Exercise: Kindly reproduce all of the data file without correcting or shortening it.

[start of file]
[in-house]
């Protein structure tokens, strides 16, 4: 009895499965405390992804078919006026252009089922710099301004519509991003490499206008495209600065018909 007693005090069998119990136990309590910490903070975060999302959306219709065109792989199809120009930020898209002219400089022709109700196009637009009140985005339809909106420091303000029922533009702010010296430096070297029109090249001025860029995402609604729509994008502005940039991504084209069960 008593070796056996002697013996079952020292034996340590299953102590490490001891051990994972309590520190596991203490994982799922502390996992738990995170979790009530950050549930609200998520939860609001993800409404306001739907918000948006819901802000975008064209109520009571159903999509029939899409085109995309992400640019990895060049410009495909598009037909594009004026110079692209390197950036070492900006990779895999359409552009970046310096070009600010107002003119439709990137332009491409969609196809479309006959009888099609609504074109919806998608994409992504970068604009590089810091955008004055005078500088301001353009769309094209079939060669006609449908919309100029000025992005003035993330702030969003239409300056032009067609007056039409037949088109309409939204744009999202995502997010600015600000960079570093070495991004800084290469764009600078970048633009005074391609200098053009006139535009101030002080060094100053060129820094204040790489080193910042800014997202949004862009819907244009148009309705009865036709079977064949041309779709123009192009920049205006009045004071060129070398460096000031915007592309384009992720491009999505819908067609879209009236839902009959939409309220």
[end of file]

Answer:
[in-house]
């Protein structure tokens, strides 16, 4: 009895499965405390992804078919006026252009089922710099301004519509991003490499206008495209600065018909 007693005090069998119990136990309590910490903070975060999302959306219709065109792989199809120009930020898209002219400089022709109700196009637009009140985005339809909106420091303000029922533009702010010296430096070297029109090249001025860029995402609604729509994008502005940039991504084209069960 008593070796056996002697013996079952020292034996340590299953102590490490001891051990994972309590520190596991203490994982799922502390996992738990995170979790009530950050549930609200998520939860609001993800409404306001739907918000948006819901802000975008064209109520009571159903999509029939899409085109995309992400640019990895060049410009495909598009037909594009004026110079692209390197950036070492900006990779895999359409552009970046310096070009600010107002003119439709990137332009491409969609196809479309006959009888099609609504074109919806998608994409992504970068604009590089810091955008004055005078500088301001353009769309094209079939060669006609449908919309100029000025992005003035993330702030969003239409300056032009067609007056039409037949088109309409939204744009999202995502997010600015600000960079570093070495991004800084290469764009600078970048633009005074391609200098053009006139535009101030002080060094100053060129820094204040790489080193910042800014997202949004862009819907244009148009309705009865036709079977064949041309779709123009192009920049205006009045004071060129070398460096000031915007592309384009992720491009999505819908067609879209009236839902009959939409309220």